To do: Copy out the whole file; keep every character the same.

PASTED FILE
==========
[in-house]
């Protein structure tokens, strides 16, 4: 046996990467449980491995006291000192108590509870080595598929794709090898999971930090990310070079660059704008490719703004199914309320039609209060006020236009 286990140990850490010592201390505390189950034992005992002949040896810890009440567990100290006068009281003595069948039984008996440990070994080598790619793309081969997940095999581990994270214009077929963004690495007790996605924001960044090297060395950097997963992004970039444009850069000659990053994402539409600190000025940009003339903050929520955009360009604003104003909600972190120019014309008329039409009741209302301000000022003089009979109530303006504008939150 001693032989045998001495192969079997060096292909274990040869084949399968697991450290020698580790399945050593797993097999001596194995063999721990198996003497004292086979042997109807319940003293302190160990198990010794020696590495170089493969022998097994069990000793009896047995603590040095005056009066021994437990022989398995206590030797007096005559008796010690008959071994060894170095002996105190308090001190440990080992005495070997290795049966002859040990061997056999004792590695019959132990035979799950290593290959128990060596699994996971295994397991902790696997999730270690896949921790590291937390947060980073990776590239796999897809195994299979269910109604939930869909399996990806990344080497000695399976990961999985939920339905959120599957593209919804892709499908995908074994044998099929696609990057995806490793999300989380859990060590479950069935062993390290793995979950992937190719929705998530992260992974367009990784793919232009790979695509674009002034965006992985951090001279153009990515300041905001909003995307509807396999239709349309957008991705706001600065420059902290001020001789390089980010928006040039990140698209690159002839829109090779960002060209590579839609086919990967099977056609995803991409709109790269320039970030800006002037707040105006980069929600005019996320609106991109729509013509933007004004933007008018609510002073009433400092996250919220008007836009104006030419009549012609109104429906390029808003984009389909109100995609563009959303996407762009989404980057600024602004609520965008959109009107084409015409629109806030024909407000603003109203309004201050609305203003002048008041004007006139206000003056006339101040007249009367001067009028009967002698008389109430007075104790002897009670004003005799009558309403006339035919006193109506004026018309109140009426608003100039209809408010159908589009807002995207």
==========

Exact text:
[in-house]
């Protein structure tokens, strides 16, 4: 046996990467449980491995006291000192108590509870080595598929794709090898999971930090990310070079660059704008490719703004199914309320039609209060006020236009 286990140990850490010592201390505390189950034992005992002949040896810890009440567990100290006068009281003595069948039984008996440990070994080598790619793309081969997940095999581990994270214009077929963004690495007790996605924001960044090297060395950097997963992004970039444009850069000659990053994402539409600190000025940009003339903050929520955009360009604003104003909600972190120019014309008329039409009741209302301000000022003089009979109530303006504008939150 001693032989045998001495192969079997060096292909274990040869084949399968697991450290020698580790399945050593797993097999001596194995063999721990198996003497004292086979042997109807319940003293302190160990198990010794020696590495170089493969022998097994069990000793009896047995603590040095005056009066021994437990022989398995206590030797007096005559008796010690008959071994060894170095002996105190308090001190440990080992005495070997290795049966002859040990061997056999004792590695019959132990035979799950290593290959128990060596699994996971295994397991902790696997999730270690896949921790590291937390947060980073990776590239796999897809195994299979269910109604939930869909399996990806990344080497000695399976990961999985939920339905959120599957593209919804892709499908995908074994044998099929696609990057995806490793999300989380859990060590479950069935062993390290793995979950992937190719929705998530992260992974367009990784793919232009790979695509674009002034965006992985951090001279153009990515300041905001909003995307509807396999239709349309957008991705706001600065420059902290001020001789390089980010928006040039990140698209690159002839829109090779960002060209590579839609086919990967099977056609995803991409709109790269320039970030800006002037707040105006980069929600005019996320609106991109729509013509933007004004933007008018609510002073009433400092996250919220008007836009104006030419009549012609109104429906390029808003984009389909109100995609563009959303996407762009989404980057600024602004609520965008959109009107084409015409629109806030024909407000603003109203309004201050609305203003002048008041004007006139206000003056006339101040007249009367001067009028009967002698008389109430007075104790002897009670004003005799009558309403006339035919006193109506004026018309109140009426608003100039209809408010159908589009807002995207």